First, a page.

Eve also co-leads a Work Package in the Partnership for Increasing the Impact of Vector Control (PIIVeC) . PIIVeC, funded by RCUK’s Global Challenges Research Fund, aims to develop evidence-based strategies for the control of vector-borne disease in Africa and increase the utilization of this evidence in national decision-making, improve integration between disease-specific programmes, strengthen the resilience of African nations to respond to outbreaks of vector-borne disease and increase the leadership role of African scientists and vector biologists in global policy making on vector-borne disease. PIIVeC is led by LSTM in partnership with research institutes, NGOs and national control programmes in Burkina Faso, Cameroon and Malawi, and global policy making bodies. Work Package is co-led by Eve and Dr Eliya Zulu from AFIDEP and will use evidence synthesis and policy analysis to accelerate research uptake as well as work with other Work Packages to strengthen linkages between vector control research and policy at global and national level. 

Eve successfully managed the €12million EU funded AvecNet project and provides Senior level Programme Management support to Professor Hilary Ranson.

Staff

Dr Efundem Agboraw 

Mrs Daisy Byrne 

Mr Edward Thomsen  

Current grants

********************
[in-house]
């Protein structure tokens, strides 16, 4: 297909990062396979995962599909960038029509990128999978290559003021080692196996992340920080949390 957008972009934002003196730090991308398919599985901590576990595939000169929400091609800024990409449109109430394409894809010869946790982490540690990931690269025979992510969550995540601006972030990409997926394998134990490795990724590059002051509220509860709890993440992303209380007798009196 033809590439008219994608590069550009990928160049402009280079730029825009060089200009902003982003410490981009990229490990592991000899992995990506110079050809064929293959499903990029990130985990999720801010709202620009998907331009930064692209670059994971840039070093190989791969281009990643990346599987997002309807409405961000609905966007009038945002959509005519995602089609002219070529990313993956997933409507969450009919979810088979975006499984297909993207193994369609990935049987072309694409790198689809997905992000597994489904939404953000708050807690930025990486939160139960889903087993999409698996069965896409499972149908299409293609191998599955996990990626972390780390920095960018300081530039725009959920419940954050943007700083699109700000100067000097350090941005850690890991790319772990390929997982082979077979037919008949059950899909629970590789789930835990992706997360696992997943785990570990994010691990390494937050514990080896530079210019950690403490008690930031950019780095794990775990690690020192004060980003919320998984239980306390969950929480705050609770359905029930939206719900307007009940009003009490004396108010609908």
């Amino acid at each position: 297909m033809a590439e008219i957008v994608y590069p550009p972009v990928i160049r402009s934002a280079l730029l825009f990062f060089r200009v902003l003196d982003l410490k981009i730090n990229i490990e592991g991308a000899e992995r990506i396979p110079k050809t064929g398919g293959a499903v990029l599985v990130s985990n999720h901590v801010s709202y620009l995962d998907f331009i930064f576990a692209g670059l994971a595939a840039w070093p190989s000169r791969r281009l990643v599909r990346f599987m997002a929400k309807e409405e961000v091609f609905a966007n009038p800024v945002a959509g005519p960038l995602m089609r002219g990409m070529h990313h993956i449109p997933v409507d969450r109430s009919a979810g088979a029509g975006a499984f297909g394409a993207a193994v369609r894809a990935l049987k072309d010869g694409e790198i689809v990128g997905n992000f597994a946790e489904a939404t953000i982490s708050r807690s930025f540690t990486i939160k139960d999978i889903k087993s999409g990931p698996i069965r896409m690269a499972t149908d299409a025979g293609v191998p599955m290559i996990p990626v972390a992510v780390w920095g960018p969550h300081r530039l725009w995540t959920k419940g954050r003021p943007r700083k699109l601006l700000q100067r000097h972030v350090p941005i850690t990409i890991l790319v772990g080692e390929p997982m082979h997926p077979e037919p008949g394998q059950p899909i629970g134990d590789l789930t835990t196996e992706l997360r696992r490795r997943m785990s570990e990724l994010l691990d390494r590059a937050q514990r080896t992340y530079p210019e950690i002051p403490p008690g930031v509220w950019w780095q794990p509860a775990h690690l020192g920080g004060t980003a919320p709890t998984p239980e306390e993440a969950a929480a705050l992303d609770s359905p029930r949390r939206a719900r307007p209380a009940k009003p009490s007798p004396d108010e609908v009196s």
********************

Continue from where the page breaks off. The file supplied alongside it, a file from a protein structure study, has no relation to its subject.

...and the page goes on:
Co-investigator, Policy and Evidence Synthesis Work Package Co-Leader Partnership for Improving the Impact of Vector Control, GCRF (PIIVeC Oct 2017-Dec 2021)

Co-Investigator, Economics Work Package Leader Malaria in an Insecticide Resistant Africa, Wellcome Trust (May 2016-April 2018)

Co-Investigator, Economist, Affordable Scalable Transfluthrin Emanators, USAID (Oct 2016–Sept 2018)

PI/Health Economist, Economic Evaluation of Eaves Tubes (Jan 2016-Mar 2020), Sub-Award Penn State University

PI/Health Economist, Spatial Intelligence System for precision larviciding (Jan 2018–Dec 2020), Sub-Award Pending Aberystwyth University

 

Publications

  • Selected publications

    Worrall, E. & Fillinger, U. (2011). Large-scale use of mosquito larval source management for malaria control in Africa: a cost analysis. Malaria Journal 2011, 10:338

    Tyrrell A, Worrall E, Que TN, Bates I (2011). Cost and effectiveness comparison of two methods for screening potential blood donors for anaemia in Vietnam. Transfusion Med. 2011 Jun;21(3):158-65.

    Worrall, E., S. J. Connor, M.C. Thomson (2008). Improving the cost-effectiveness of IRS with climate informed health surveillance systems. Malaria Journal 7:263